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Three Brave Blacksmiths
(Roud 9768)
Unnamed Clare Singer
Doolin

Carroll Mackenzie Collection

 

Three brave blacksmiths, down in the County Clare
They wouldn't shoe a grabber's horse, they wouldn’t shoe his mare.
They wouldn’t take his money, for his threats they didn't care,
They'd rather go unshod themselves than shame the County Clare.

Three brave blacksmiths were sent away to jail;
Off they went, quite content, their spirits didn't fail;
They wouldn’t make apologies, they wouldn't offer bail,
And now for their punishment - a week for every nail.

Three brave blacksmiths heard with grateful pride
From their wives and little ones how they were supplied,
Kept in every comfort by the neighbours far and wide,
And in the fullness of their hearts, with joy they nearly cried.

Three brave blacksmiths, coming home once more,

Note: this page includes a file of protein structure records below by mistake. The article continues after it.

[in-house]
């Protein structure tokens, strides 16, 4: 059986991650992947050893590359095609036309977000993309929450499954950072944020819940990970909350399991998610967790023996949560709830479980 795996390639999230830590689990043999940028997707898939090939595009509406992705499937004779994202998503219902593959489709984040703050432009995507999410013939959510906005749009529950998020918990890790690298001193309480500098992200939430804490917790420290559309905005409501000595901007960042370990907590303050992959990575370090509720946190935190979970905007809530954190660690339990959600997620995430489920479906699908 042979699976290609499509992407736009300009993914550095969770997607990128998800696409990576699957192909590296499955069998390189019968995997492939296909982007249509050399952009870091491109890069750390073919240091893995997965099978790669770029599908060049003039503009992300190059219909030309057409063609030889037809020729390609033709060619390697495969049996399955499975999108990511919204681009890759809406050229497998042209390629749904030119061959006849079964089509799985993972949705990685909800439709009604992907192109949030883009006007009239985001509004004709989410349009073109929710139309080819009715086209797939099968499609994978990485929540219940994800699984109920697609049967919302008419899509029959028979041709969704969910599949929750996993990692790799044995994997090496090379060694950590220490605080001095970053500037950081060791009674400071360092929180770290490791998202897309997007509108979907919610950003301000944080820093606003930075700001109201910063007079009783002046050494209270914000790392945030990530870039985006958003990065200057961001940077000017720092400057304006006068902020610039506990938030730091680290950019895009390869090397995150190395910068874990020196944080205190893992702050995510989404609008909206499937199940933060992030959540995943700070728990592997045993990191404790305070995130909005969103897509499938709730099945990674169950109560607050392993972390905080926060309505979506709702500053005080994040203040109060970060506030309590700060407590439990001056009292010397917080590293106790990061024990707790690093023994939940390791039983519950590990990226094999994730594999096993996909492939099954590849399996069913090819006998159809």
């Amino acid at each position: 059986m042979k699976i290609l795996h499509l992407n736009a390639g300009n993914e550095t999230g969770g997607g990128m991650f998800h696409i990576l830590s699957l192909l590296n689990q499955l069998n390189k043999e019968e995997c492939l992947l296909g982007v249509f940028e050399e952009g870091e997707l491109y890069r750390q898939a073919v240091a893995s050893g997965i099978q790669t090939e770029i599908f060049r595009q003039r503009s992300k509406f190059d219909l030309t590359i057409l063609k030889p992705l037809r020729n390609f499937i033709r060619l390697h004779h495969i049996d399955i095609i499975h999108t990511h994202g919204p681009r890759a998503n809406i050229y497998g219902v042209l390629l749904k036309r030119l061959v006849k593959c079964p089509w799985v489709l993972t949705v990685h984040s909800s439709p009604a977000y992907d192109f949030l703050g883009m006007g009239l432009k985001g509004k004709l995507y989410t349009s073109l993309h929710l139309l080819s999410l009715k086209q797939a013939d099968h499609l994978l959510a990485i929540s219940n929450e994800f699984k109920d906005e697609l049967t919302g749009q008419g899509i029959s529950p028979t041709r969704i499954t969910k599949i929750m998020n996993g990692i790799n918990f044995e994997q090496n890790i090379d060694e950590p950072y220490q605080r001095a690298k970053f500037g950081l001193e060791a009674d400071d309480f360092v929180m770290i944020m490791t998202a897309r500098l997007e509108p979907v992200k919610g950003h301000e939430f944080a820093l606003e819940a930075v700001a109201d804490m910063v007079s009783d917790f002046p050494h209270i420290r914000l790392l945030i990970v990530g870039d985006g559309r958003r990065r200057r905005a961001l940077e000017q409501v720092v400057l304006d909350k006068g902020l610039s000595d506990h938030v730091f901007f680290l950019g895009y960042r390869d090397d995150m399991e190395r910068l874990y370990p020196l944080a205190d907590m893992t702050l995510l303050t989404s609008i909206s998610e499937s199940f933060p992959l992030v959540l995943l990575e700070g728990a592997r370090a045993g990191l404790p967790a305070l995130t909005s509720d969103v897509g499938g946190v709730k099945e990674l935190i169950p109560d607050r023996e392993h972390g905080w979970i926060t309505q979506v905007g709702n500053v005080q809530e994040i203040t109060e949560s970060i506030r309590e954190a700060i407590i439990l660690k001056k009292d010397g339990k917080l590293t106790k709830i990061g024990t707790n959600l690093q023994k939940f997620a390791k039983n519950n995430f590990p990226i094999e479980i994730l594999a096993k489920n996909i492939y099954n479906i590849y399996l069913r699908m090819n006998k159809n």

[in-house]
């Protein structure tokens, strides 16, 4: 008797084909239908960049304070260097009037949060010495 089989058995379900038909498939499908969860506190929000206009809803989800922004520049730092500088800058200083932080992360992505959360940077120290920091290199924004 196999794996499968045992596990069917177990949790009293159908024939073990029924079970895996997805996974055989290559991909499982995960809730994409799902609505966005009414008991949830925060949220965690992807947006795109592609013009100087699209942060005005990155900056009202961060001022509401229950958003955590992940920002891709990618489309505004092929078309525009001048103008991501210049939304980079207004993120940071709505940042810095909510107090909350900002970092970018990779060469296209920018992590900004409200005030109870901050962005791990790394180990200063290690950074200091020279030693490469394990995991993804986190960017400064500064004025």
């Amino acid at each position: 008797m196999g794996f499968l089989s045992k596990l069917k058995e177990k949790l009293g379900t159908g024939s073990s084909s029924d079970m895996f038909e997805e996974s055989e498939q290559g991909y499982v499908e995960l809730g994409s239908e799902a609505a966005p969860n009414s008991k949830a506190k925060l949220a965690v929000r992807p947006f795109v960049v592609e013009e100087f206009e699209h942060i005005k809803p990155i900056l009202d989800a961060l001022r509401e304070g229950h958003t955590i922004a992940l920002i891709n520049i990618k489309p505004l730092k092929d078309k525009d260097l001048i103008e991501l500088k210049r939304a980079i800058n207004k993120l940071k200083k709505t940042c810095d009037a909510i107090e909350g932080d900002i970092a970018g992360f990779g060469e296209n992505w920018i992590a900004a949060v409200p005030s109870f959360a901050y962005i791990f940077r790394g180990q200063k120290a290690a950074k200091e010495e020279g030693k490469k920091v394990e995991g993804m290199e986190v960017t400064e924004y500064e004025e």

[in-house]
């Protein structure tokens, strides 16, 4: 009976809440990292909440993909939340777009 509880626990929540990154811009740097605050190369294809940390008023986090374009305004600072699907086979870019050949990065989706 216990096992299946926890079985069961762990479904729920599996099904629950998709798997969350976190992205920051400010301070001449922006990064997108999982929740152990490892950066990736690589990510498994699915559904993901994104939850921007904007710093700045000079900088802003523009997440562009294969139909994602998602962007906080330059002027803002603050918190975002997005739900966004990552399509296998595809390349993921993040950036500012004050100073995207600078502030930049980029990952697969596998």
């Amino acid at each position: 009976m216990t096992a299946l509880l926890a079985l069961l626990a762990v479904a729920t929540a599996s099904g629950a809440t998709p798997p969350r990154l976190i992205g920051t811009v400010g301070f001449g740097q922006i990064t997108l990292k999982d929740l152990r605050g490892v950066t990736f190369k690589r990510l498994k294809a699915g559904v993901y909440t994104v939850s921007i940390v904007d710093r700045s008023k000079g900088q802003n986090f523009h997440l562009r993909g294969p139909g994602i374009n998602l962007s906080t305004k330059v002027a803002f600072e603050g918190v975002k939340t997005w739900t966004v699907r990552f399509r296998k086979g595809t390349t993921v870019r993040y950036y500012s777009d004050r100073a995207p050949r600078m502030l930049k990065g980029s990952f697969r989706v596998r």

Met a crowd of loving friends at the prison door;
The people cheered behind them and the music played before,
Until each blacksmith so stood again upon his cabin floor.

Blacksmiths, whitesmiths, tradesmen everywhere,
Farmers, labourers, see your model there;
Be you all as ready for to do and dare
As the three brave blacksmiths down in the County Clare.

"In 1888 in Miltown Malbay, three local blacksmiths, Maguire, Moloney and Heaney, were jailed for supporting the boycotting of a local landlord, Mrs Burdett Moroney, by refusing to shoe the horse of one of her employees. They were sentenced to a day for every nail they would have used, a total of 28 days. The term 'grabber' in the first verse is an 18th/19th century expression, an abbreviation of 'land-grabber', referring to a person who took possession of lands of evicted tenants. The song was written by T D Sullivan, Land Leaguer and editor of ‘The Nation’, and was first published in 1888 in ‘Prison Poems or Lays of Tullamore’. He also wrote ‘God Save Ireland’.”
Jim Carroll

See also
Three Brave Blacksmiths sung by Vincie Boyle


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